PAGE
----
Thursday, February 18, 2010

V Was for Victory.... (4)

Politics and American Culture During WWII (4). John Morton Blum. New York and London: Harcourt Brace Jovanovich. 1976.

Why read it? Perspective from the Home Front in World War II. The effects of American propaganda on the American people. A completely different view of a war from our more recent wars, Vietnam, Iraq, Afghanistan.


“…a new agency with clear, central authority…the Office of War Information, in the spring of 1942.” p. 30.

“The new policy-making post was to go to Elmer Davis, a veteran newspaperman and radio newscaster whose dry voice and sparse style symbolized reportorial accuracy and integrity.” p. 30.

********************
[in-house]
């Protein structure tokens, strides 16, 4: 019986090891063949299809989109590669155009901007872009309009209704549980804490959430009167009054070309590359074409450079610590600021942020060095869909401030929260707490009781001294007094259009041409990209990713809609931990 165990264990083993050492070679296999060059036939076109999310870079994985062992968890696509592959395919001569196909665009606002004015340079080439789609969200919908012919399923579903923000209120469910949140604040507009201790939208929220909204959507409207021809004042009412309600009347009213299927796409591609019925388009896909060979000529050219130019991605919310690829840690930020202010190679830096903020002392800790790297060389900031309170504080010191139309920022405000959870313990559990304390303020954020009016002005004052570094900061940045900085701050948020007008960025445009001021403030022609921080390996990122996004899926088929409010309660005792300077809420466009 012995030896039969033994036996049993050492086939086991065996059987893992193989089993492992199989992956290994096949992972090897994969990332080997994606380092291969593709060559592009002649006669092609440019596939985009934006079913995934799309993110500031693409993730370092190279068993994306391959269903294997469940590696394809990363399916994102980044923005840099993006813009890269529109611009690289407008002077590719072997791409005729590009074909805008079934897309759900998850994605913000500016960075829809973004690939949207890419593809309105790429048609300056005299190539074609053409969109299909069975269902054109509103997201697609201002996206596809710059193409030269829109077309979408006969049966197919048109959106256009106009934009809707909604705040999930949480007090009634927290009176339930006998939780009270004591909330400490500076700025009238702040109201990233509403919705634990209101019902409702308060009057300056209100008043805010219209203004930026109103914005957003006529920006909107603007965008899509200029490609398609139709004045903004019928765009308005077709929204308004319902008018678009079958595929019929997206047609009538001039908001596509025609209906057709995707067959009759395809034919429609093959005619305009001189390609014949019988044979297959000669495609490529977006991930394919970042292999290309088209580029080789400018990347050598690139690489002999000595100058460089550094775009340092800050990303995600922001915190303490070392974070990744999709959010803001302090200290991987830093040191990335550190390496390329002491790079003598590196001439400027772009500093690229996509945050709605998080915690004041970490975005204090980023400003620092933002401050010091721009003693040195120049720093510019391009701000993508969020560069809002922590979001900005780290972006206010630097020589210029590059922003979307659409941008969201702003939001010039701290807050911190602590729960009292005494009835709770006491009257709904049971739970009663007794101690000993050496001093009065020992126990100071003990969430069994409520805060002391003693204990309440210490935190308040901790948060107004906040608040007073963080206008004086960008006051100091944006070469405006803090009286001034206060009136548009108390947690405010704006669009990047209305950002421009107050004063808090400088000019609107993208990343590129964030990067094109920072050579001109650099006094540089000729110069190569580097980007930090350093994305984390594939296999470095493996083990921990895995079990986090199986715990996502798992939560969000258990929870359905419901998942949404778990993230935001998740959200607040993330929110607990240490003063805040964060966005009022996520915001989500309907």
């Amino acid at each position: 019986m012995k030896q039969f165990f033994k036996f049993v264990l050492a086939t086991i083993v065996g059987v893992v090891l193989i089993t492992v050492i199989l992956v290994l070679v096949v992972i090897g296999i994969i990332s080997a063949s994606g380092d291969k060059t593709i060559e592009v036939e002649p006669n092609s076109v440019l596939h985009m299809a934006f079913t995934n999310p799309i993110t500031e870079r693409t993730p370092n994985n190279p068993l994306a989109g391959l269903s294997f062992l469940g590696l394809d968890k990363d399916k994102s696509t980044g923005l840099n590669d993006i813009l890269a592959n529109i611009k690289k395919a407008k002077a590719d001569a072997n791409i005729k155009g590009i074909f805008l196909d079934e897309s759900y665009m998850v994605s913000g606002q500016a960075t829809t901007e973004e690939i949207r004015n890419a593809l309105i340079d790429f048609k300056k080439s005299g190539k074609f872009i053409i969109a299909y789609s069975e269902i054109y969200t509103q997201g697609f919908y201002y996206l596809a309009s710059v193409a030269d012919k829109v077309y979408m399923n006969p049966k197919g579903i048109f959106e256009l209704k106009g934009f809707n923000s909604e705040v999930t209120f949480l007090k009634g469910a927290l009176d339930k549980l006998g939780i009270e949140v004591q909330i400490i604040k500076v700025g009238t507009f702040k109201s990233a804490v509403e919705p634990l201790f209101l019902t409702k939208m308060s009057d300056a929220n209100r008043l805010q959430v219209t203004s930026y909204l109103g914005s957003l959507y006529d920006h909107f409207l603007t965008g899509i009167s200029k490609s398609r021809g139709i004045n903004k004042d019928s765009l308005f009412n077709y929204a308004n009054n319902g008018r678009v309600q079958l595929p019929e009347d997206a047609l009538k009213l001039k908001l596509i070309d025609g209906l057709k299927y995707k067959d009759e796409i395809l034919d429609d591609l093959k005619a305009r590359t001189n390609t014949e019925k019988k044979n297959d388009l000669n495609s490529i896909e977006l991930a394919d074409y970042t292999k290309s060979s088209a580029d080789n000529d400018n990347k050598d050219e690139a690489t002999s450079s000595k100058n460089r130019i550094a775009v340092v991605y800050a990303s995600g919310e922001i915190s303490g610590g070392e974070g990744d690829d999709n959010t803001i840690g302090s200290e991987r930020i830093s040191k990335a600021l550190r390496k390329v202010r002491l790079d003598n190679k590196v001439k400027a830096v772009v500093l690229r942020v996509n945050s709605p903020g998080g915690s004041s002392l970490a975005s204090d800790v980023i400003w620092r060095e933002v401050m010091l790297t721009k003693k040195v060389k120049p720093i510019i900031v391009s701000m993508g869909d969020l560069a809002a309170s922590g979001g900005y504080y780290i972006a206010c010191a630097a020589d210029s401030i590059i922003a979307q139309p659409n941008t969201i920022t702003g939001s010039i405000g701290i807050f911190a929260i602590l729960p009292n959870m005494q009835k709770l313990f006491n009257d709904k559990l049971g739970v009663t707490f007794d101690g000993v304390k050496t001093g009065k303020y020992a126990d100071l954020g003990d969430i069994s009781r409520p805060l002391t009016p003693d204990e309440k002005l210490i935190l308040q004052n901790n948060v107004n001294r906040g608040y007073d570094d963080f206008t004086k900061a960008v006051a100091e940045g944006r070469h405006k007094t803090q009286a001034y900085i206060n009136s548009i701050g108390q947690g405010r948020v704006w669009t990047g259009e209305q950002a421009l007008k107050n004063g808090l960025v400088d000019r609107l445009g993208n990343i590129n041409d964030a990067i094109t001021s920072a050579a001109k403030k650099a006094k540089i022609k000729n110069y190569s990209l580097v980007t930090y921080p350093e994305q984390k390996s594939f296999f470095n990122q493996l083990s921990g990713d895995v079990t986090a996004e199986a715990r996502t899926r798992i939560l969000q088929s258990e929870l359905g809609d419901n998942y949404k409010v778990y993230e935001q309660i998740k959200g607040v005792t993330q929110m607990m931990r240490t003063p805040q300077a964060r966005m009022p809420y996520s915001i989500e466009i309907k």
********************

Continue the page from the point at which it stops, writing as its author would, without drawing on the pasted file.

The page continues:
“Yet Davis had to proceed with the authority only of a coordinator.” p. 32.

“As [Milton] Eisenhower put it directly to MacLeish, ‘Our job is to promote an understanding of policy, not to make policy.’ ”

“Confident that the American people could take bad news, Davis wanted to tell them more about casualties and losses than did the armed forces, who prevailed.” p. 36.

To be continued.

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